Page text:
they lead to the spontaneous formation of the free acid H2CO3, which in turn dissociates into CO2 and H2O (enhanced by the activity of the enzyme, carbonic anhydrase, found in the luminal, brush border membrane)

20

After the formation of H2CO3 in the lumen due to the increase of H+ and HCO3- concentrations, what does H2CO3 dissociate into?

dissociates into CO2 and H2O (enhanced by the activity of the enzyme, carbonic anhydrase, found in the luminal, brush border membrane)

21

Is the cell membrane permeable to CO2?

the cell membrane is very permeable to CO2 (and other gasses), so CO2 diffuses into the cell across the luminal membrane

22

The rise in cytoplasmic CO2 leads to the formation of what?

H2CO3 (again facilitated by a cytoplasmic pool of carbonic anhydrase), which in turn, results in the regeneration of free H+ and HCO3-

23

What happens to the Na+ and Cl- in the cytoplasm? How does water follow?

- Na+ leaves the cell via Na,k-ATPase in the basolateral membrane
- Cl- "follows," it is unclear how exactly, possibly a channel in the basolateral membrane
- water follows by osmosis

24

Is the osmotic flux of water transcellular or paracellular?

Mostly accepted to be transcellular. Water flows through aquaporin water channels.

25

What are two aquaporins of particular interest?

- AQP1: widely distributed in cells including apical and basolateral membrane of proximal tube cells; appears to be constitutively active, present in membrane and effectively open all the time
- AQP2: more restricted distribution (e.g. principal cells of renal collecting duct); its insertion into the apical membrane is under tight regulation, thus permitting the apical membrane of these cells to shift from being effectively water impermeant to water permeant - this is important role in production of concentrated urine

26

What is the most common strategy for the epithelial secretion of salt and water?

Involves basolateral cotransporter that moves 1 Na+, 1 K+, and 2 Cl- ions into the cell by a single, coupled transporter (Na,K,2Cl-cotransporter, or NKCC)
- this electroneutral process allows Na+ and Cl- to enter the cell down their chemical gradients
- K flux is against its chemical gradient, which serves as a check valve of sorts, preventing too much Cl- from coming in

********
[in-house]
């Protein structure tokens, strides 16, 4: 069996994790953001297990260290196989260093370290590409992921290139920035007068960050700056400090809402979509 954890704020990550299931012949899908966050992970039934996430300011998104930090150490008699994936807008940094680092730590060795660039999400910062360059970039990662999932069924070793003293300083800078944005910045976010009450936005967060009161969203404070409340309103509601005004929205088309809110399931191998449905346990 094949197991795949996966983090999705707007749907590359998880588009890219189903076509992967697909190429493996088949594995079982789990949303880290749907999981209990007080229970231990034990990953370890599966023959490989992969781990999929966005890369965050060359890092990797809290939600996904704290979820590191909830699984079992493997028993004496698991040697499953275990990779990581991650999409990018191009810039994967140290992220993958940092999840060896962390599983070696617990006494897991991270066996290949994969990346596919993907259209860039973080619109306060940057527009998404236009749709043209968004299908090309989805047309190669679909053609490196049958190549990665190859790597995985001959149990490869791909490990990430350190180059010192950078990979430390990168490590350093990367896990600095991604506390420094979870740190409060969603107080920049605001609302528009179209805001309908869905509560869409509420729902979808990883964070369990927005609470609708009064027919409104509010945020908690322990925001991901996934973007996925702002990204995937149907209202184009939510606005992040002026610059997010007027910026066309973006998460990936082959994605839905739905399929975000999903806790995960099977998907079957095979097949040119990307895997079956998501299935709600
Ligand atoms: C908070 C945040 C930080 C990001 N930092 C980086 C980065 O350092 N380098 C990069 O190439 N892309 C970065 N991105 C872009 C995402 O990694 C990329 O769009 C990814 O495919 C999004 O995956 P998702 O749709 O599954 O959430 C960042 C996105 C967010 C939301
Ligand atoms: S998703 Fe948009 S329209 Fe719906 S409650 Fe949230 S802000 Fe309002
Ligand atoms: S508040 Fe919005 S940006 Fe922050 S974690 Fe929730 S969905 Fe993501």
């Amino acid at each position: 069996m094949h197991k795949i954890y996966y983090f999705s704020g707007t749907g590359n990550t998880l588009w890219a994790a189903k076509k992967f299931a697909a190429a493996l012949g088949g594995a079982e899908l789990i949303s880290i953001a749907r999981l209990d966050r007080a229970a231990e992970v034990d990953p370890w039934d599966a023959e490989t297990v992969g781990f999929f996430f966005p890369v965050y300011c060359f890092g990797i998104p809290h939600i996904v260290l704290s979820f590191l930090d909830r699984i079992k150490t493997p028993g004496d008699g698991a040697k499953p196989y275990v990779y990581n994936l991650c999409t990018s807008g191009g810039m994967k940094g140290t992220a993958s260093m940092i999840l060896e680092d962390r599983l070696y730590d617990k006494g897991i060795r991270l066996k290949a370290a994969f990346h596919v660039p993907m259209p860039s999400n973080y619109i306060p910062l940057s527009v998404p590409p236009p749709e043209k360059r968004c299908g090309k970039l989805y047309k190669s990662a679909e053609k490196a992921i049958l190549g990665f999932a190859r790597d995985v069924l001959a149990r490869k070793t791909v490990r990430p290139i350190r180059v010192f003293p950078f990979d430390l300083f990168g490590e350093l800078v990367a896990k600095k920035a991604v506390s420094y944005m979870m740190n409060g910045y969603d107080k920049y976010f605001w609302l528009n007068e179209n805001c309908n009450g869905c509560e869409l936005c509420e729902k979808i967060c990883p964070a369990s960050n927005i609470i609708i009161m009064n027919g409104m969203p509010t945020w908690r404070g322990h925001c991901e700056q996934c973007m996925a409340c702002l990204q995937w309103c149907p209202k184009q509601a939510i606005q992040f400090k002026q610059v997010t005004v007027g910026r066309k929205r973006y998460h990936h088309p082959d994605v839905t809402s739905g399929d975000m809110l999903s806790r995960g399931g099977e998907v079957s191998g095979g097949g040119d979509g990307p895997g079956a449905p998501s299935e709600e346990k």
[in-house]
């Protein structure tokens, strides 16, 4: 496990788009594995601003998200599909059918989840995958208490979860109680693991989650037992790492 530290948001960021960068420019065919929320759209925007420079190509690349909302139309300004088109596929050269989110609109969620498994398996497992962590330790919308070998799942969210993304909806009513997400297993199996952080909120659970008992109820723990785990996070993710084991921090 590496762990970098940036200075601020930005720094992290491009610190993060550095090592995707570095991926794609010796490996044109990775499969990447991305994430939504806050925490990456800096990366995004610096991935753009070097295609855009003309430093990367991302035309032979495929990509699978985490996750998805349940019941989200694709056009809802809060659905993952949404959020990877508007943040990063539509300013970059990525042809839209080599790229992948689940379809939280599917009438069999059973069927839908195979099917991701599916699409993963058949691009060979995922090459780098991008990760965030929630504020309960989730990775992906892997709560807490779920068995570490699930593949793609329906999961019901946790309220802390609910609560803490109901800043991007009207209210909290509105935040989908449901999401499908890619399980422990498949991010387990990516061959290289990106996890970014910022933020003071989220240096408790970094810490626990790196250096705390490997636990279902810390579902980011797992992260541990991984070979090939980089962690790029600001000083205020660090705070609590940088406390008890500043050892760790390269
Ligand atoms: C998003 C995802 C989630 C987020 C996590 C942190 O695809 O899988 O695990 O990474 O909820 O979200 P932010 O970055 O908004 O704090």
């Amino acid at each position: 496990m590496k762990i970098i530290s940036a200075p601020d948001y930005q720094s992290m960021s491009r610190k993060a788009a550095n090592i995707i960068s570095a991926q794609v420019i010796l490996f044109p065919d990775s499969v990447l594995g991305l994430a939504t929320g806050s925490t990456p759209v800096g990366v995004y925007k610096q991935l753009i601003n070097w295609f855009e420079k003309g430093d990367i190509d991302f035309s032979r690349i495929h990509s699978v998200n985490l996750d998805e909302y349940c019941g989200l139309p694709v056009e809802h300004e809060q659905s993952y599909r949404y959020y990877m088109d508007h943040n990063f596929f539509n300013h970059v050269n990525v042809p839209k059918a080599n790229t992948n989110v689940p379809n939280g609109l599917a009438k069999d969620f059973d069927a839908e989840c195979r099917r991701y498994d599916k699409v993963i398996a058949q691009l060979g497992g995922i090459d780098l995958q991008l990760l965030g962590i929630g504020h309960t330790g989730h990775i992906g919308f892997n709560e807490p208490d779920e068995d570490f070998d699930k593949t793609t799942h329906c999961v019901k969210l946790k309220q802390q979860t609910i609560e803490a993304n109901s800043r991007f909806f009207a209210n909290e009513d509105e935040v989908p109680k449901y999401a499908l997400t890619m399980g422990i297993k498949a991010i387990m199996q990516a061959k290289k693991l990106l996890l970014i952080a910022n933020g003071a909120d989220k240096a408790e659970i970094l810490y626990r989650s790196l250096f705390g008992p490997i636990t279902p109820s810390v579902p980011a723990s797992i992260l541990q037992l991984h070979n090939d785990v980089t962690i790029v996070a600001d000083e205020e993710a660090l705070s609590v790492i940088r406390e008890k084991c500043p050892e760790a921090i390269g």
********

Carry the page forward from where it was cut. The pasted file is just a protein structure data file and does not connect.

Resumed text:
27

What is the result of Cl- entering the cell?

- intracellular Cl- concentration that can reach 50 mM
-this is still less than extracellular [Cl-] of about 100 mM, but it is well above the Cl- equilibrium distribution (which should be closer to 10 mM)
- because the inside of the cell is electronegative, Cl- will spontaneously exit the cell, given a 'way out' (via Cl channels in apical membrane; Cl- leaves the cell down its electrochemical gradient)

28

How does Cl- leave the cell via the apical membrane into the lumen?

because the inside of the cell is electronegative, Cl- will spontaneously exit the cell, given a 'way out' (via Cl channels in apical membrane; Cl- leaves the cell down its electrochemical gradient)

29

What change in Cl- secretion occurs in Cystic Fibrosis?

- in the secretory cells of the intestine, pancreas, liver, and gall bladder, the major Cl- channel in apical membranes is the same process that, when it fails, is the basis for development of cystic fibrosis: the Cystic Fibrosis Transmembrane conductance Regulator (CFTR)

- the opening of the CFTR Cl- channel is regulated by cytoplasmic concentration of cAMP (different Cl- channels in other tissues are regulated by cytoplasmic Ca2+ concentration)

30

In secretion of salt and water, what happens to Na+?

Na+ enters through the basolateral membrane via the Na,K,2Cl-cotransporter (NKCC) down its electrochemical gradient. It then exits via the Na,K-ATPase in the basolateral membrane back into the blood. The transfer of Cl- transcellularly causes the Na+ to follow paracellularly from the blood to the lumen.

Also worth noting:
- water then is osmotically obligated to follow via aquaporins transcellularly from the blood to the lumen
- K+ that came into the cell via NKCC leaves back out the basolateral membrane into the blood via K+ channels (promotes the intracellular negative membrane potential)